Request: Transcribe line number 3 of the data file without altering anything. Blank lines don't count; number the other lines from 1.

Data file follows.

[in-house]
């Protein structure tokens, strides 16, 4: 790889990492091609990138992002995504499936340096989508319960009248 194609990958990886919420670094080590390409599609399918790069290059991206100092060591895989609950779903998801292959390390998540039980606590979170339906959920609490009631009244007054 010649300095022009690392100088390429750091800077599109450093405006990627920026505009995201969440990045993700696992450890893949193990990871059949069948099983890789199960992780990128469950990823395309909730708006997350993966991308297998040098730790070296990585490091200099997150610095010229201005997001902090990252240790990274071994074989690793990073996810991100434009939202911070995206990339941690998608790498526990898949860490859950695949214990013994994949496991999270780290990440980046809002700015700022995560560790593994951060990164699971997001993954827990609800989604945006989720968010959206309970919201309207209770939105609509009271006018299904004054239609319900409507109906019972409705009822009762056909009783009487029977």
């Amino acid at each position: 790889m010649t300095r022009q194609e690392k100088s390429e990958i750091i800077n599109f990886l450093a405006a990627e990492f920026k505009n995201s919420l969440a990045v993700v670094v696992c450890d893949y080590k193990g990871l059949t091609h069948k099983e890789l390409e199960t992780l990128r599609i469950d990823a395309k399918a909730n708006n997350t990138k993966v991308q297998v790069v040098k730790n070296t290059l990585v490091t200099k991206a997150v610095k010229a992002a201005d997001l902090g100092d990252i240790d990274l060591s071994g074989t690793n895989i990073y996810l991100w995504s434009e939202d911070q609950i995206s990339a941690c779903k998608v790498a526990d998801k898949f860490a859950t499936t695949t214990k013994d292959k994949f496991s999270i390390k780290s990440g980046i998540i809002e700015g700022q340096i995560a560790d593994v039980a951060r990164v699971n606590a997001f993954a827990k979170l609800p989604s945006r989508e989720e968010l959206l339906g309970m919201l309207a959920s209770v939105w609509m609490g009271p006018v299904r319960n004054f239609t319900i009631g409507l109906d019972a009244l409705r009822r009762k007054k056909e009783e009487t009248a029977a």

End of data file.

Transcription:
């Amino acid at each position: 790889m010649t300095r022009q194609e690392k100088s390429e990958i750091i800077n599109f990886l450093a405006a990627e990492f920026k505009n995201s919420l969440a990045v993700v670094v696992c450890d893949y080590k193990g990871l059949t091609h069948k099983e890789l390409e199960t992780l990128r599609i469950d990823a395309k399918a909730n708006n997350t990138k993966v991308q297998v790069v040098k730790n070296t290059l990585v490091t200099k991206a997150v610095k010229a992002a201005d997001l902090g100092d990252i240790d990274l060591s071994g074989t690793n895989i990073y996810l991100w995504s434009e939202d911070q609950i995206s990339a941690c779903k998608v790498a526990d998801k898949f860490a859950t499936t695949t214990k013994d292959k994949f496991s999270i390390k780290s990440g980046i998540i809002e700015g700022q340096i995560a560790d593994v039980a951060r990164v699971n606590a997001f993954a827990k979170l609800p989604s945006r989508e989720e968010l959206l339906g309970m919201l309207a959920s209770v939105w609509m609490g009271p006018v299904r319960n004054f239609t319900i009631g409507l109906d019972a009244l409705r009822r009762k007054k056909e009783e009487t009248a029977a």